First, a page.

Butterworth left the house first and met Key at the southeast corner of Lafayette Square across from the White House. Allegedly not knowing Sickles intended any harm, Butterworth walked with Key to for a few minutes and then left. The exchange delayed Key and gave Sickles, who had armed himself with a single shot large caliber Derringer, and a muzzle-loading Colt revolver, enough time to catch up with Key near the Club House on Madison on the east side of the square. Sickles was raving but Dan’s fury transcended reality,” [20] as at least a dozen witnesses were nearby as he screamed, “Key, you scoundrel, … you have dishonored my bed – and you must die!” [21] Sickles pulled out the revolver, the first shot from which grazed Key, and the second which misfired. A brief scuffle ensued as Key lunged at his assailant, but Sickles flung him to the ground, and drew the Derringer as Key threw the opera glasses that he viewed Teresa at Dan. A third shot hit Key in the groin and he slumped to the ground screaming “Murder! Murder!… Don’t shoot!” [22]

If there was a chance for Sickles to prove that he acted in self-defense it was now, but he could not control himself. He fired the revolver yet again and it misfired. He placed the weapon in his pocket and drew the Derringer, and fired a shot which hit Key in the Liver. As Key writhed on the ground Sickles tossed the Derringer to the ground and he again drew the Colt. As the stunned witnesses to the attack looked on, Sickles advanced toward the fallen Key and placed the gun at his head and pulled the trigger, but again the weapon misfired. As Sickles attempted to place another cap in the pistol, a number of witnesses began to intervene. One man, “a member of the club, running up, stopped him. Mr. sickles – for God’s sake!” And Butterworth, coming forward, took Dan by the arm. Without a word, they walked away together.” [23] Witnesses took the mortally wounded Key away to the Club, where he expired.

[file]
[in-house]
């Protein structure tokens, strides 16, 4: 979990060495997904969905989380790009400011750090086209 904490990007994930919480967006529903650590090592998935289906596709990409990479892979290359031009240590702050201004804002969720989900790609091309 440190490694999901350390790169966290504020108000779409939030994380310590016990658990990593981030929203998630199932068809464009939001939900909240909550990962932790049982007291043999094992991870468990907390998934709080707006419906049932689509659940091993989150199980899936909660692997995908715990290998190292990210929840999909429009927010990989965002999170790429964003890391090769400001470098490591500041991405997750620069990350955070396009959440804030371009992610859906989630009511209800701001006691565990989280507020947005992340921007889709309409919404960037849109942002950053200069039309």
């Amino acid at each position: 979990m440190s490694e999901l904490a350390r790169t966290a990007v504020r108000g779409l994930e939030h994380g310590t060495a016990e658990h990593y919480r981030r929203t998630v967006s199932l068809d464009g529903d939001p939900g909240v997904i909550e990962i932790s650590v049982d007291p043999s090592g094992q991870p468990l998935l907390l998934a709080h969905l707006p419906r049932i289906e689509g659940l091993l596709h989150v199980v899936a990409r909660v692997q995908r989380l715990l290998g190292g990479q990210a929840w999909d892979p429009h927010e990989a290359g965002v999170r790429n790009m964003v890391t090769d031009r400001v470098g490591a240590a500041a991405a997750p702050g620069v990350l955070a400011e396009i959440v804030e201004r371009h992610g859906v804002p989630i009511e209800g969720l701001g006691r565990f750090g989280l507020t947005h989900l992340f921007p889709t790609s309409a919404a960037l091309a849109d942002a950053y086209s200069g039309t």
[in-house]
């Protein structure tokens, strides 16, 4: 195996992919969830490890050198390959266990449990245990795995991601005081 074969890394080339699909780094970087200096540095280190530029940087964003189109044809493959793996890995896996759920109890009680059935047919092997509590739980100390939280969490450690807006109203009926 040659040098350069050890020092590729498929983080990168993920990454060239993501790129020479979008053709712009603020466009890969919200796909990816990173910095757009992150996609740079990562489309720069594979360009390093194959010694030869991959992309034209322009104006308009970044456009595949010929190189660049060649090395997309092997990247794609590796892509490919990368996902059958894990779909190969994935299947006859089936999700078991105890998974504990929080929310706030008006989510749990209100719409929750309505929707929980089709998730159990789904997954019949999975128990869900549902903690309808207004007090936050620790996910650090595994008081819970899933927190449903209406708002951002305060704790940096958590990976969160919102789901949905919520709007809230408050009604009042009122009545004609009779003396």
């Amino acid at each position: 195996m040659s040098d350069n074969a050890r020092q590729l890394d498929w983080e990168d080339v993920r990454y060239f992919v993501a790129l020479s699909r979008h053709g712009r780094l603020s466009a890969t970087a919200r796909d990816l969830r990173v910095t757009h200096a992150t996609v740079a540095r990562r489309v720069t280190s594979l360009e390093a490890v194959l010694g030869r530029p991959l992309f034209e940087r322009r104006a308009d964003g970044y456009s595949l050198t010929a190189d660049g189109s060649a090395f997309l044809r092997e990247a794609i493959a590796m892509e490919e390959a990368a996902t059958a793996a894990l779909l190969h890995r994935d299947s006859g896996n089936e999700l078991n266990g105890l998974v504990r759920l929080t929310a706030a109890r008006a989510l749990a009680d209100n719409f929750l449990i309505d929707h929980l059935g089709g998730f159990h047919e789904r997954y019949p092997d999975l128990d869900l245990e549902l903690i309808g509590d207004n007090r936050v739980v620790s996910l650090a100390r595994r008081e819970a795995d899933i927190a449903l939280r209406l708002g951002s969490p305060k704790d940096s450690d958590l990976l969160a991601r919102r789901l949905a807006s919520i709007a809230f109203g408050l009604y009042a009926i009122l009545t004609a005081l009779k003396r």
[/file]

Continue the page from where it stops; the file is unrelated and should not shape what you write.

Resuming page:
President Buchanan was almost immediately told of the murder by a White House page boy, was aware of the implications of the scandal, Sickles was a friend and political ally with much promise. Buchanan told the boy leave town and gave him a sum of money to facilitate his departure. Soon after Sickles and Butterworth went by carriage “to the home of Attorney General Black, where the Congressman formally surrenders himself to the silver-haired Cabinet member who had regarded him as a protégé.” [24]He declined bail in favor of a speedy trial, was allowed to go home where he told Teresa that he had killed her lover, retrieved some personal items and then went to the District jail, “a foul hole, swarming with vermin, destitute of sewage, bath, water, ventilation, and so inadequate to its purpose that often a dozen or more prisoners were herded into a single narrow cell.” [25] When he arrived he reportedly asked the jailer if they were the best accommodations available, to which the jailer responded “this is the best place you members of Congress have afforded us.” [26] Dejected, but undeterred Sickles sent a message to the public, “In doing what I had to do I have broken the law. Therefore I place myself behind bars. It is for you to set me free.” [27] The stage was now set for the one of the most unbelievable and storied trials in American history.